Defibrillators - devices designed to detect and correct dangerous heart rhythms - can help people with heart disease live longer, and with a much better quality of life, suggests a study.
A small, very simple change in the way physicians set or programmed the device led to a dramatic 80 to 90 percent reduction in inappropriate therapies - potentially painful and anxiety-provoking shocks delivered for rhythms that aren't dangerous or life threatening. And, to the authors' surprise, the new programming also significantly increased survival, lowering the risk of death by 55 percent compared to patients whose devices used traditional programming. This reduction is above and beyond the usual decrease in mortality associated with defibrillator therapy, leading to an overall 70 percent reduction in death.
The MADIT-RIT trial, published today in the New England Journal of Medicine and presented at the American Heart Association's Scientific Sessions in Los Angeles, was led by Professor Arthur J. Moss, M.D., a world-renowned expert in the treatment and prevention of cardiac arrhythmias and sudden cardiac death. Moss' team found that simply raising the heart rate at which the device is set to fire - deliver therapy - made all the difference.
Implantable cardioverter defibrillators or ICDs constantly monitor the rate and rhythm of the heart and are supposed to deliver electrical shocks in response to very fast and potentially fatal heart rhythms. In 2002, Moss and the MADIT (Multicenter Automatic Defibrillator Implantation Trial) research group showed that ICDs are extremely effective in preventing death in patients at risk of irregular heart rhythms and sudden cardiac death, including individuals who've suffered a heart attack. The work changed medical guidelines nationwide, making thousands of heart attack survivors eligible for ICD therapy. Currently, around 200,000 ICDs are implanted in the U.S. every year.
But, according to a 2008 study in the Journal of the American College of Cardiology, approximately 20 to 25 percent of defibrillator therapy is inappropriate, meaning shocks are delivered in response to less dangerous rhythms that aren't likely to pose any immediate danger to patients. Such shocks are not only painful, but can take an emotional toll as well. Data from a 2002 trial comparing anti-arrhythmic drugs and defibrillators suggested that shocks are associated with reduced mental well-being. And a recent review of more than 45 studies found that such emotional distress is not uncommon, reporting that between 11 and 28 percent of ICD patients had some form of depression and between 11 and 26 percent had an anxiety disorder.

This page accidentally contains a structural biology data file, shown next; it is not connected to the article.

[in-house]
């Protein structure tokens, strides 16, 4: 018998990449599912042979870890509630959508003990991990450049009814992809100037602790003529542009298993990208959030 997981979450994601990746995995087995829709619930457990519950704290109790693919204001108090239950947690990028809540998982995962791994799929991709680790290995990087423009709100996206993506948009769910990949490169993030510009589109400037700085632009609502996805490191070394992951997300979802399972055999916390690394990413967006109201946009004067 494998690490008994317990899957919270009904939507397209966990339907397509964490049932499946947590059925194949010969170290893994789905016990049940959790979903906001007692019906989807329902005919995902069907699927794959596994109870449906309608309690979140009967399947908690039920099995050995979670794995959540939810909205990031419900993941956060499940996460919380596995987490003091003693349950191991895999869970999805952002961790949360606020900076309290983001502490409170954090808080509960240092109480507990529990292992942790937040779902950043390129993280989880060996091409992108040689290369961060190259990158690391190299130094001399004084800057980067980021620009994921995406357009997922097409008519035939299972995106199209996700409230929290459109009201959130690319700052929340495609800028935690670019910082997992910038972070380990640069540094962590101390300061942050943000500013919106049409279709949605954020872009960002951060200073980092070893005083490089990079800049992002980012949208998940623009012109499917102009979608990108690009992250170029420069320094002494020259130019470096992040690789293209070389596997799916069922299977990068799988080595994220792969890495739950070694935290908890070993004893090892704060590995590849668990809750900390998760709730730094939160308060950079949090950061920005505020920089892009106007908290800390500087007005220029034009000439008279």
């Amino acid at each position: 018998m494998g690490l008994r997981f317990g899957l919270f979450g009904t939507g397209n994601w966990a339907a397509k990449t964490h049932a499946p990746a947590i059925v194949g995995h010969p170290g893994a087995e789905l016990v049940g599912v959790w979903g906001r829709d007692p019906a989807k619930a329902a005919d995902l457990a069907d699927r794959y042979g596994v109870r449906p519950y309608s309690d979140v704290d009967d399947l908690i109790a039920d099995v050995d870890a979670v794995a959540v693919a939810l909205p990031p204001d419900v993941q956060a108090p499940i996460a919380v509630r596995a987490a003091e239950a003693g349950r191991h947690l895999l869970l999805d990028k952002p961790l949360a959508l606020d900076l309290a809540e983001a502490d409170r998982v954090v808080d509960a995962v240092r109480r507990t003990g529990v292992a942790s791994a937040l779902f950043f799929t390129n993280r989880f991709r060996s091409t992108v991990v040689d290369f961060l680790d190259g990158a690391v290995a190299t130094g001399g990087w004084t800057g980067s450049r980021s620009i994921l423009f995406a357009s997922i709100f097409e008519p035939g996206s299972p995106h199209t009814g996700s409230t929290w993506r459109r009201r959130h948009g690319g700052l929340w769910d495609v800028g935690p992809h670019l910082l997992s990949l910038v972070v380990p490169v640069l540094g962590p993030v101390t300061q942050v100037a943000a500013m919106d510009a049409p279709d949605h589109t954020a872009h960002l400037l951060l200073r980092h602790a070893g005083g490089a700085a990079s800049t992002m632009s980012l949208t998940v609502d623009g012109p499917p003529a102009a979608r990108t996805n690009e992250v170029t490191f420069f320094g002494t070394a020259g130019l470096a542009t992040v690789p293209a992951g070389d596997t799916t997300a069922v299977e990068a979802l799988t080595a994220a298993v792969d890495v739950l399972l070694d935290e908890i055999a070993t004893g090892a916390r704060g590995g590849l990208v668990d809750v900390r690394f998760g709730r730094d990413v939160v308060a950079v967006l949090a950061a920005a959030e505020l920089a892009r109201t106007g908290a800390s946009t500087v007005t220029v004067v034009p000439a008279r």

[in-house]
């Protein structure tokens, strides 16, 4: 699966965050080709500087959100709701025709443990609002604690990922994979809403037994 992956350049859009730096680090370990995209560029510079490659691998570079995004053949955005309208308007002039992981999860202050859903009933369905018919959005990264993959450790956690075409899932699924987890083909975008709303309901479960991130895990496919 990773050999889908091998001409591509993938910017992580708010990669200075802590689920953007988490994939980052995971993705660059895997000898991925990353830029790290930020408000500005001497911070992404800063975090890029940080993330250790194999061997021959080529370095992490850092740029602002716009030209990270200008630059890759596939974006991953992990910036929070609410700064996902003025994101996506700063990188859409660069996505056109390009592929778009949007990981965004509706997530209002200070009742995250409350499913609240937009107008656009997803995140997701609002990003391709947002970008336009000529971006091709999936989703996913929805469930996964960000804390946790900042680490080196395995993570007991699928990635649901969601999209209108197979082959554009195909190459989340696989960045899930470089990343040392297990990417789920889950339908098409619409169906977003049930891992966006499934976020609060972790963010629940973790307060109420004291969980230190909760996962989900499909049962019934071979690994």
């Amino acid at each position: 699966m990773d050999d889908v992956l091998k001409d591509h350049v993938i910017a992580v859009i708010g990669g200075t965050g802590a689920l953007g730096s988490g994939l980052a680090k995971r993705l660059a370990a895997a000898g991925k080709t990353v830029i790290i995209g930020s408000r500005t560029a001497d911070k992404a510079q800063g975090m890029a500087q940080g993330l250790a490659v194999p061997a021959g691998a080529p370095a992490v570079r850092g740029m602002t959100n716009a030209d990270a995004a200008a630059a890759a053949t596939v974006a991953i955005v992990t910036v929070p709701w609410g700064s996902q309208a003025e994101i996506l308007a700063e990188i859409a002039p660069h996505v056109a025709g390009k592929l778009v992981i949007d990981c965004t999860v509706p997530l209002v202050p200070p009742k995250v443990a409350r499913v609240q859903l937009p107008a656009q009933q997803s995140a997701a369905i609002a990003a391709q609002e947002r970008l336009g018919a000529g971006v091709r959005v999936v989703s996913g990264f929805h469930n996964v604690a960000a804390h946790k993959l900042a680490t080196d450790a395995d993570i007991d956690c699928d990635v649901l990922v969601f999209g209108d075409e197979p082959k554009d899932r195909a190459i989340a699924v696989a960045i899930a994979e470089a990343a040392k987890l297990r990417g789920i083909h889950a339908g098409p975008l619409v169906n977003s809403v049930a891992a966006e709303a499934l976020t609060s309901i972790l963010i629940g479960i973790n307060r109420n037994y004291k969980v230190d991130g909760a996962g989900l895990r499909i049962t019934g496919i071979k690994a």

Moss' team conducted the MADIT-RIT (Reduce Inappropriate Therapy) trial, which was sponsored by Boston Scientific, to determine if different ways of setting the device - a complex process performed by a heart rhythm specialist prior to device implantation in a patient's chest - could reduce the occurrence of inappropriate therapy. Boston Scientific develops and markets medical devices, including ICDs and cardiac resynchronization therapy defibrillators or CRT-Ds.
From September 2009 through October 2011 the team enrolled 1,500 patients in 98 hospital centers in the United States, Canada, Europe, Israel, and Japan. All patients had heart disease and received a Boston Scientific ICD or CRT-D.
Currently, most defibrillators are set to initiate therapy when the heart rate exceeds around 170 beats per minute, but rates of 180 or 190 are not always dangerous, are usually short-lived, and could be related to increased activity or exercise. Unfortunately, Moss says, defibrillators aren't very good at differentiating benign from malignant rhythms in this "in-between" range.
Setting the device to fire at a higher rate of 200 beats per minute reduced the risk of experiencing a first inappropriate therapy by 79 percent compared to standard programming. Fewer shocks also corresponded with less energy delivered to the heart, which study authors believe contributed to the reduced risk of death.
"There is considerable research to suggest that there is a small amount of damage to the heart muscle with each delivered shock," added Moss. "If we can eliminate the unnecessary shocks, this is going to be associated with less heart damage and improved outcomes."
The MADIT-RIT trial is the first large-scale, randomized study designed to evaluate specific programming features to reduce inappropriate therapy in patients with ICDs. The trial's sponsor, Boston Scientific, was not involved in data collection or data analysis. Moss, who has led the MADIT trials since their inception in the 1990s, holds no stock in any device company, has never been a member of any corporate speakers bureau, and since Dec. 1, 2008, has chosen not to accept honoraria from Boston Scientific for any professional activity.
In addition to Moss, Wojciech Zareba, M.D., Ph.D., Mary Brown, David Huang, M.D., Helmut Klein, M.D., and Scott McNitt from the University of Rochester Medical Center participated in the research. Researchers and physicians from Henry Ford Hospital, Hospital of the Good Samaritan, Duke University Medical Center, Tufts-New England Medical Center, Columbia University, Institute for Clinical and Experimental Medicine, University of Iowa Health Care, Tokyo Women's Medical University, and Loyola University Medical Center also contributed to the research.
Moss, who's spent a large part of his career working to improve ICD therapy, concludes, "When the findings were first uncovered there was a sincere, general enthusiasm that we had finally come to improve the therapy we've been using for 20 years, and that we've made true progress in making ICD therapy safer, more effective, and more acceptable to patients."